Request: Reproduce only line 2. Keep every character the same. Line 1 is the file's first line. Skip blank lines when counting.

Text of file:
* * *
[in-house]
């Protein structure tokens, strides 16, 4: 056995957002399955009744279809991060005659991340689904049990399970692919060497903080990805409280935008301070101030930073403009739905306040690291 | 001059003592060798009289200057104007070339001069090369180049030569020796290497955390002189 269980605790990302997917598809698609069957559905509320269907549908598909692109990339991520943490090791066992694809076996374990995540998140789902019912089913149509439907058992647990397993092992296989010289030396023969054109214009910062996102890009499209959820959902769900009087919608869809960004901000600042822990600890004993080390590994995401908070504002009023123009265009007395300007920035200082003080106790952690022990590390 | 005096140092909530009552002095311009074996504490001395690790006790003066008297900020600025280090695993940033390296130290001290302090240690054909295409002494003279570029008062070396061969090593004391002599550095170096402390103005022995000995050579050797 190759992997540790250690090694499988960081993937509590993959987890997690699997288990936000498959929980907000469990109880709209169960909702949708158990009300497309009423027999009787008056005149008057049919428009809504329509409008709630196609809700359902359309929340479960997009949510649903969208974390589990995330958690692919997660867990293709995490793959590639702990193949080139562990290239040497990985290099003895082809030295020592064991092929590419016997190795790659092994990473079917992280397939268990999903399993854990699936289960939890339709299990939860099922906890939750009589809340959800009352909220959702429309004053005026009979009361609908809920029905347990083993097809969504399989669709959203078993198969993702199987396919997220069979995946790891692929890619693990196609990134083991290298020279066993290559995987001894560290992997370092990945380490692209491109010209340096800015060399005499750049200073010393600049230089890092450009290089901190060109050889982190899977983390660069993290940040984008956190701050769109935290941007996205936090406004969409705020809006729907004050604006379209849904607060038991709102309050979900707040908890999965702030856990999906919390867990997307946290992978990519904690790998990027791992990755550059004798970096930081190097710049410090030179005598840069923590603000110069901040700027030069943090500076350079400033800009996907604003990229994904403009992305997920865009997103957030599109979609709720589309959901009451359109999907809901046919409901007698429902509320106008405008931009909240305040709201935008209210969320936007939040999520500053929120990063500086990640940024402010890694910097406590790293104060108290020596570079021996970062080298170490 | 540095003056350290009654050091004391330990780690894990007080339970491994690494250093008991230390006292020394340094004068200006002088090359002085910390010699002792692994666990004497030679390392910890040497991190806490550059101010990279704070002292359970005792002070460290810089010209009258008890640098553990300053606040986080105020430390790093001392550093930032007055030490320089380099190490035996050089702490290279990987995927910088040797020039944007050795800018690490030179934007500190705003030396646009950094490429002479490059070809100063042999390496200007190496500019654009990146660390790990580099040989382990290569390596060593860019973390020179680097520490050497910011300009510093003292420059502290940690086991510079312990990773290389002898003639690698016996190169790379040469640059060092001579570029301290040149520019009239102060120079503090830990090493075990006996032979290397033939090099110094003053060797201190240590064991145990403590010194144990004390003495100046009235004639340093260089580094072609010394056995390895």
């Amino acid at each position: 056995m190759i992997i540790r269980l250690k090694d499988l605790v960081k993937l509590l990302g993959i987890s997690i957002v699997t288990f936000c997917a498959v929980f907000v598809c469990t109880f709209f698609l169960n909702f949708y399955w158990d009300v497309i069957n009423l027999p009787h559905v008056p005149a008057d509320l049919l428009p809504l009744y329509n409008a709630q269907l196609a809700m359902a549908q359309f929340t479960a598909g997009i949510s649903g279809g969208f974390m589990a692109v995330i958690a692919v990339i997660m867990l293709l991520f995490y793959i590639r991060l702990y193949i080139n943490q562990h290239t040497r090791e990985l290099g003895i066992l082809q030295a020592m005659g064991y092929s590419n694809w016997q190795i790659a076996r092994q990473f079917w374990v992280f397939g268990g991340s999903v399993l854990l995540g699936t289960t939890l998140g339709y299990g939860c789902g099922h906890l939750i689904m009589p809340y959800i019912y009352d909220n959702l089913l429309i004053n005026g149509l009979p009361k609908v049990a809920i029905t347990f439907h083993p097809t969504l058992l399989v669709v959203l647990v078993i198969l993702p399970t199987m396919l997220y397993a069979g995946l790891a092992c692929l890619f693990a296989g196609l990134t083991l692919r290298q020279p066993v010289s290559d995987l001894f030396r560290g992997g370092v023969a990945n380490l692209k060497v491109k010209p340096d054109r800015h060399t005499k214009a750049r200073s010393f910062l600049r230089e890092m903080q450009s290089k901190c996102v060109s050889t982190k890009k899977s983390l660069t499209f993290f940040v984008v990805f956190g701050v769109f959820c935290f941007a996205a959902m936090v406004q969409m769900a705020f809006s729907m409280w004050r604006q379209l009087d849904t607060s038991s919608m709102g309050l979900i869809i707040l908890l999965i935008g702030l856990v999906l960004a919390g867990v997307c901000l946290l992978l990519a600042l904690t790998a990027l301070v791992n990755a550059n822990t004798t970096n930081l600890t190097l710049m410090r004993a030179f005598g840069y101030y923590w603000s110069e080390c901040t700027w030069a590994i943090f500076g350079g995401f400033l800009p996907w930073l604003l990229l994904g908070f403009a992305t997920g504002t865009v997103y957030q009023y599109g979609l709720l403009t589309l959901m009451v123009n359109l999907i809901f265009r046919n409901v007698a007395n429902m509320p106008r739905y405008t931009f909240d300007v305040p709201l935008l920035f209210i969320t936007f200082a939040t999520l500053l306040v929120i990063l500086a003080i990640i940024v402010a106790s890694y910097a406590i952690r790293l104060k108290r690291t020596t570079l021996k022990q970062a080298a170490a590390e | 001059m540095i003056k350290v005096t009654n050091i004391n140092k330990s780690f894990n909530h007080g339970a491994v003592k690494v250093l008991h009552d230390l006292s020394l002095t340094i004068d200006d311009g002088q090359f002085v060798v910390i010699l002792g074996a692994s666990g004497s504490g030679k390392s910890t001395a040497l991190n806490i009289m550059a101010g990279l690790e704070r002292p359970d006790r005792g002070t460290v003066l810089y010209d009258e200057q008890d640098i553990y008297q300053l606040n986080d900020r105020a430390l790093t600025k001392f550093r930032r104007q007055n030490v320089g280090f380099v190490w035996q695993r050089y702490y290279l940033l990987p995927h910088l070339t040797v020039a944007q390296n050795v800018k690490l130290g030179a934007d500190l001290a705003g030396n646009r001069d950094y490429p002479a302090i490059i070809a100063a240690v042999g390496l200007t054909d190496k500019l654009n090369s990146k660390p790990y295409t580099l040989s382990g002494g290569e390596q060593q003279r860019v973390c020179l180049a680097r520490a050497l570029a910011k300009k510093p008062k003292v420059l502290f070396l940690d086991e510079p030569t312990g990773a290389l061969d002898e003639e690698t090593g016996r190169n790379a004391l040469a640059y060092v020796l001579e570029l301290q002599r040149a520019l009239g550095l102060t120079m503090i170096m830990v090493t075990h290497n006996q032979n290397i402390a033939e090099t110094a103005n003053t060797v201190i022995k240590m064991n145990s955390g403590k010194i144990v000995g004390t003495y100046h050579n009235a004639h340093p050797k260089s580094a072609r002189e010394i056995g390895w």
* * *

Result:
């Protein structure tokens, strides 16, 4: 056995957002399955009744279809991060005659991340689904049990399970692919060497903080990805409280935008301070101030930073403009739905306040690291 | 001059003592060798009289200057104007070339001069090369180049030569020796290497955390002189 269980605790990302997917598809698609069957559905509320269907549908598909692109990339991520943490090791066992694809076996374990995540998140789902019912089913149509439907058992647990397993092992296989010289030396023969054109214009910062996102890009499209959820959902769900009087919608869809960004901000600042822990600890004993080390590994995401908070504002009023123009265009007395300007920035200082003080106790952690022990590390 | 005096140092909530009552002095311009074996504490001395690790006790003066008297900020600025280090695993940033390296130290001290302090240690054909295409002494003279570029008062070396061969090593004391002599550095170096402390103005022995000995050579050797 190759992997540790250690090694499988960081993937509590993959987890997690699997288990936000498959929980907000469990109880709209169960909702949708158990009300497309009423027999009787008056005149008057049919428009809504329509409008709630196609809700359902359309929340479960997009949510649903969208974390589990995330958690692919997660867990293709995490793959590639702990193949080139562990290239040497990985290099003895082809030295020592064991092929590419016997190795790659092994990473079917992280397939268990999903399993854990699936289960939890339709299990939860099922906890939750009589809340959800009352909220959702429309004053005026009979009361609908809920029905347990083993097809969504399989669709959203078993198969993702199987396919997220069979995946790891692929890619693990196609990134083991290298020279066993290559995987001894560290992997370092990945380490692209491109010209340096800015060399005499750049200073010393600049230089890092450009290089901190060109050889982190899977983390660069993290940040984008956190701050769109935290941007996205936090406004969409705020809006729907004050604006379209849904607060038991709102309050979900707040908890999965702030856990999906919390867990997307946290992978990519904690790998990027791992990755550059004798970096930081190097710049410090030179005598840069923590603000110069901040700027030069943090500076350079400033800009996907604003990229994904403009992305997920865009997103957030599109979609709720589309959901009451359109999907809901046919409901007698429902509320106008405008931009909240305040709201935008209210969320936007939040999520500053929120990063500086990640940024402010890694910097406590790293104060108290020596570079021996970062080298170490 | 540095003056350290009654050091004391330990780690894990007080339970491994690494250093008991230390006292020394340094004068200006002088090359002085910390010699002792692994666990004497030679390392910890040497991190806490550059101010990279704070002292359970005792002070460290810089010209009258008890640098553990300053606040986080105020430390790093001392550093930032007055030490320089380099190490035996050089702490290279990987995927910088040797020039944007050795800018690490030179934007500190705003030396646009950094490429002479490059070809100063042999390496200007190496500019654009990146660390790990580099040989382990290569390596060593860019973390020179680097520490050497910011300009510093003292420059502290940690086991510079312990990773290389002898003639690698016996190169790379040469640059060092001579570029301290040149520019009239102060120079503090830990090493075990006996032979290397033939090099110094003053060797201190240590064991145990403590010194144990004390003495100046009235004639340093260089580094072609010394056995390895």